Unlike employees, whose taxes are withheld from their paychecks, self-employed individuals and those with other sources of income must make these payments throughout the year directly to the IRS and/or their states to avoid penalties and interest.

Why Are Estimated Quarterly Taxes Required?

The IRS does not like to wait until March, April, July, etc of the following year when you file your tax return to collect its tax revenue.

They expect income to inflow all year and don't want to act as your creditor or bank.

The IRS is the last establishment you want to be your creditor.

If you are self-employed and living off of 100% of your net income, you are in-effect taking a loan from the IRS and your state every month.  As they see a percentage of that net income being owed to them, and not truly yours.

What happens if you don't pay quarterly?  When you file your tax return, you'll pay the IRS and your state EXTRA!   Failure to make these payments can result in penalties and interest charges.

Being proactive and on top of your tax payments can save you thousands in interest and late payment penalties, just by paying your taxes periodically throughout the you earn the income!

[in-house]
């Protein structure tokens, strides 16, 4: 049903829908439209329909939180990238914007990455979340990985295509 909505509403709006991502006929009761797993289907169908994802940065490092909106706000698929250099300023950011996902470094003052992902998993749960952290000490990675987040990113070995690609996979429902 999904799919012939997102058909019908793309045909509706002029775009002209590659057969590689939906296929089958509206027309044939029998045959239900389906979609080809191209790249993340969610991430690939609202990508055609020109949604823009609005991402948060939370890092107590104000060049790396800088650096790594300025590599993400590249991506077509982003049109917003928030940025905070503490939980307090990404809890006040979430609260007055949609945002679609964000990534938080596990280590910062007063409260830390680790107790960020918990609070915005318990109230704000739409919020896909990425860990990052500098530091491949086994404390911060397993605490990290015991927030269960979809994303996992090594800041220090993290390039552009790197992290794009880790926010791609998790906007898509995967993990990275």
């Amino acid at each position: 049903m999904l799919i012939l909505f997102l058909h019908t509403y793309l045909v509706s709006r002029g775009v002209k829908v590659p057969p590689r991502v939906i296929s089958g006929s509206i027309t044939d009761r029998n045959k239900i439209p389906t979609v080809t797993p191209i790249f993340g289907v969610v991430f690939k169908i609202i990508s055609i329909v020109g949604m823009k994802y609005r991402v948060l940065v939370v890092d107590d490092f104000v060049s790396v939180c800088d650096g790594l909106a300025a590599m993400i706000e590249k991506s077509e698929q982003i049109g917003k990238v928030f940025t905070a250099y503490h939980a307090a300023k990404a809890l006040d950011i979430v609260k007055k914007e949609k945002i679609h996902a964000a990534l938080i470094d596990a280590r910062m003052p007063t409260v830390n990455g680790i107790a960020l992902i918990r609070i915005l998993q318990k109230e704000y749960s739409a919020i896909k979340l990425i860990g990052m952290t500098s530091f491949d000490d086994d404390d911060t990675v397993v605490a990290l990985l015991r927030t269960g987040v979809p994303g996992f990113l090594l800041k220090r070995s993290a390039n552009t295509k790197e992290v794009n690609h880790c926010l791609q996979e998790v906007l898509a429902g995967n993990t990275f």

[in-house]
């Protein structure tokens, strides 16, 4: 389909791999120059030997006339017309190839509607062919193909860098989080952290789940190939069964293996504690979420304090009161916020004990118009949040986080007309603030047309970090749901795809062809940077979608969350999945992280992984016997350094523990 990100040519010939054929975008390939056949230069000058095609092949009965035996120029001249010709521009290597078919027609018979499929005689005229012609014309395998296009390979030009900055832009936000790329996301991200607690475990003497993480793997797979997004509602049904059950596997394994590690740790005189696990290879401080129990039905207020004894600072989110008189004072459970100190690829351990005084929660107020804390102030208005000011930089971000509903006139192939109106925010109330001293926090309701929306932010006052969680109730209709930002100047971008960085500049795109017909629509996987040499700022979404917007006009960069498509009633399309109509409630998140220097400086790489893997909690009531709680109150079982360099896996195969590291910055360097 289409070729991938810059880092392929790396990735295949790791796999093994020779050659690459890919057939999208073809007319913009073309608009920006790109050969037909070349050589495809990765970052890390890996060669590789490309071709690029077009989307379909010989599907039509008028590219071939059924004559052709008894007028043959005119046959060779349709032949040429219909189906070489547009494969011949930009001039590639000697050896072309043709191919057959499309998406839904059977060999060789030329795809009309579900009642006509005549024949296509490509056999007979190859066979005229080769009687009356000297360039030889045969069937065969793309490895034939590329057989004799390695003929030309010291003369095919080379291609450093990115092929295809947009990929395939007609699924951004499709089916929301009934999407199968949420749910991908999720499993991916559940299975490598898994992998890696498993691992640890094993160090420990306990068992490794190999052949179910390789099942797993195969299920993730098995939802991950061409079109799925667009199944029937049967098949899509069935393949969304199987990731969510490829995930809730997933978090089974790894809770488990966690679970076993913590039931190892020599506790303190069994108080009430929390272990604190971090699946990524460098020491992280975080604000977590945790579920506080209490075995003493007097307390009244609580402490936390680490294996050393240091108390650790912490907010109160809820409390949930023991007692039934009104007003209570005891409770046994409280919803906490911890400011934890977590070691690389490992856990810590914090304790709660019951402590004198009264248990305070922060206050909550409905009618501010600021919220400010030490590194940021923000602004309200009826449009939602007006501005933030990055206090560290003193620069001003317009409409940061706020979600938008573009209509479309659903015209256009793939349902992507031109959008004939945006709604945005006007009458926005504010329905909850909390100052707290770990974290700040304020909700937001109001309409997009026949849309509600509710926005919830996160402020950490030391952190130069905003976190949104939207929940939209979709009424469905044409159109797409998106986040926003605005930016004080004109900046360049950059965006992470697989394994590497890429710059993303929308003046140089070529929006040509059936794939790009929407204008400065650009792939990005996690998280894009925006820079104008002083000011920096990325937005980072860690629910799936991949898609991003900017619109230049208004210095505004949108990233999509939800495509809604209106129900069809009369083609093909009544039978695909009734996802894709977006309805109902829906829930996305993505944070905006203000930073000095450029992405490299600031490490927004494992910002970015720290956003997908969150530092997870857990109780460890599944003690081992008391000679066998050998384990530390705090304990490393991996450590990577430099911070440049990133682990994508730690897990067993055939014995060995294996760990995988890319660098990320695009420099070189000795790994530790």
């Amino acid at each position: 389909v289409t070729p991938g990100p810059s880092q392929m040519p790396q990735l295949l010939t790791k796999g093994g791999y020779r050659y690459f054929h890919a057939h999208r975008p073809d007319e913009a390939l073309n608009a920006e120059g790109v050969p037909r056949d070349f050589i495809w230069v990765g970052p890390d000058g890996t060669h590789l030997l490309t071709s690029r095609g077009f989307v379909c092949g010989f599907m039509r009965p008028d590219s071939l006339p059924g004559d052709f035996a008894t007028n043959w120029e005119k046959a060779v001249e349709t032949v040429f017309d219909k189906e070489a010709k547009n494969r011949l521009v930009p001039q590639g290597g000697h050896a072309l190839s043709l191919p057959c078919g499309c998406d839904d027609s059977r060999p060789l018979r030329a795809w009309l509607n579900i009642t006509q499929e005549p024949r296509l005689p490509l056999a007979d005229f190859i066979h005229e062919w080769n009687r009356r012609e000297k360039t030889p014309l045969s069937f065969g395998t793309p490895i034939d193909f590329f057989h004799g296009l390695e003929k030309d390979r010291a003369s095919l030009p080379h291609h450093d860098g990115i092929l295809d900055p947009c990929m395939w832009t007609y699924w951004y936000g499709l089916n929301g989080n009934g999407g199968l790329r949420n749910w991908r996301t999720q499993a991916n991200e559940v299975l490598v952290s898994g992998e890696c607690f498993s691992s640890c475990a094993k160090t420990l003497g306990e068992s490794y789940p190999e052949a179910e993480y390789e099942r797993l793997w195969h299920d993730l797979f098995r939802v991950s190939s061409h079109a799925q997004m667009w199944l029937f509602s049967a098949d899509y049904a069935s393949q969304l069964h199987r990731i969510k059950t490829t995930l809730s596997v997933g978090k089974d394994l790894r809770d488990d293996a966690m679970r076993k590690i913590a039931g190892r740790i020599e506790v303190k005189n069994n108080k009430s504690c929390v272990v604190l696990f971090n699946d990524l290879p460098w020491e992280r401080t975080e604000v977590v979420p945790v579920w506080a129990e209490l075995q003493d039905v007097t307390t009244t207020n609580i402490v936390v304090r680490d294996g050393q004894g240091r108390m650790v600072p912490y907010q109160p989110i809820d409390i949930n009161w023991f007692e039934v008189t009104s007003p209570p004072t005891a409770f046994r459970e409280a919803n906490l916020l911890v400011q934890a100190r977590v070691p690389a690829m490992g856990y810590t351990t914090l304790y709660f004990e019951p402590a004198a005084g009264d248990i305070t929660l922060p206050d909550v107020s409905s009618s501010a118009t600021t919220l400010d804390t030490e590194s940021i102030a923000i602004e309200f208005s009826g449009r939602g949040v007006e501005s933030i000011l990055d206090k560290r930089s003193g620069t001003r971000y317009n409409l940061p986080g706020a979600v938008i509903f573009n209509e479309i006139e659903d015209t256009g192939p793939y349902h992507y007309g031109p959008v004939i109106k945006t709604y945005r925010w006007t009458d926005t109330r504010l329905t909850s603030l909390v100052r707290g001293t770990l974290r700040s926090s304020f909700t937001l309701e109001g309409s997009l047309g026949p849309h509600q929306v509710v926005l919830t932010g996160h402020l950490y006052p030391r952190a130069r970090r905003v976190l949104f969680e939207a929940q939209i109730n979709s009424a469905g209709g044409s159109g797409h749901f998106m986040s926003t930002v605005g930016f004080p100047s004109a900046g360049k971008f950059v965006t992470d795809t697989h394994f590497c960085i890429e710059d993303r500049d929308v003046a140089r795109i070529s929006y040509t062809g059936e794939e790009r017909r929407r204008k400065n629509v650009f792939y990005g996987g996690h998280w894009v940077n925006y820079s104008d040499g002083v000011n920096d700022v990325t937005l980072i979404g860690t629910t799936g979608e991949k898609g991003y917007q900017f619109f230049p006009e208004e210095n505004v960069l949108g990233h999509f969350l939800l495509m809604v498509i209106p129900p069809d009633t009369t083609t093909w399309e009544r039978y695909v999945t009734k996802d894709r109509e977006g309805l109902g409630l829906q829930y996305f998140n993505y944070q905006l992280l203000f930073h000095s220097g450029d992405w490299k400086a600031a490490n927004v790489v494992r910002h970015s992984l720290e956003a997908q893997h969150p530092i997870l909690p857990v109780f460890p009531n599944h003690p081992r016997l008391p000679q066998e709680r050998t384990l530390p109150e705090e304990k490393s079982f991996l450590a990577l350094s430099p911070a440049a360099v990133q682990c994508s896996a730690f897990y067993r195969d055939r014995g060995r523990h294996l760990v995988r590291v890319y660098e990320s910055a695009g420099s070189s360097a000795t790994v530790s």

How to Calculate Estimated Quarterly Taxes

If you are working with a tax professional, they likely included a schedule of estimated quarterly payments to you to pay along with vouchers.

These estimates are most likely based on what you made and reported on your tax return from the prior year, assuming you make the same thing next year.  They can be modified by tax professionals if you are aware of changes in your income and expenses and you provide that detail to your tax advisor. 

In fact, for business owners, we recommend meeting with your tax advisor multiple times a year to update your numbers and refresh your calculations.

If you are going at it on your own, a simplified way to do this is to look at your effective tax rate from your prior year tax return.  Apply that rate to your net income (sales - deductible expenses) and make a payment based on what you anticipate owing for that quarter's profits.

Knowing your numbers plays a key role in being on top of this. If you have a business and your books aren't up to date, you won't have numbers to base these decisions on.

How do you make your payments?

You can always mail in a voucher, but expect processing delays. If you choose this route, ALWAYS, make a copy of the check prior to mailing it in.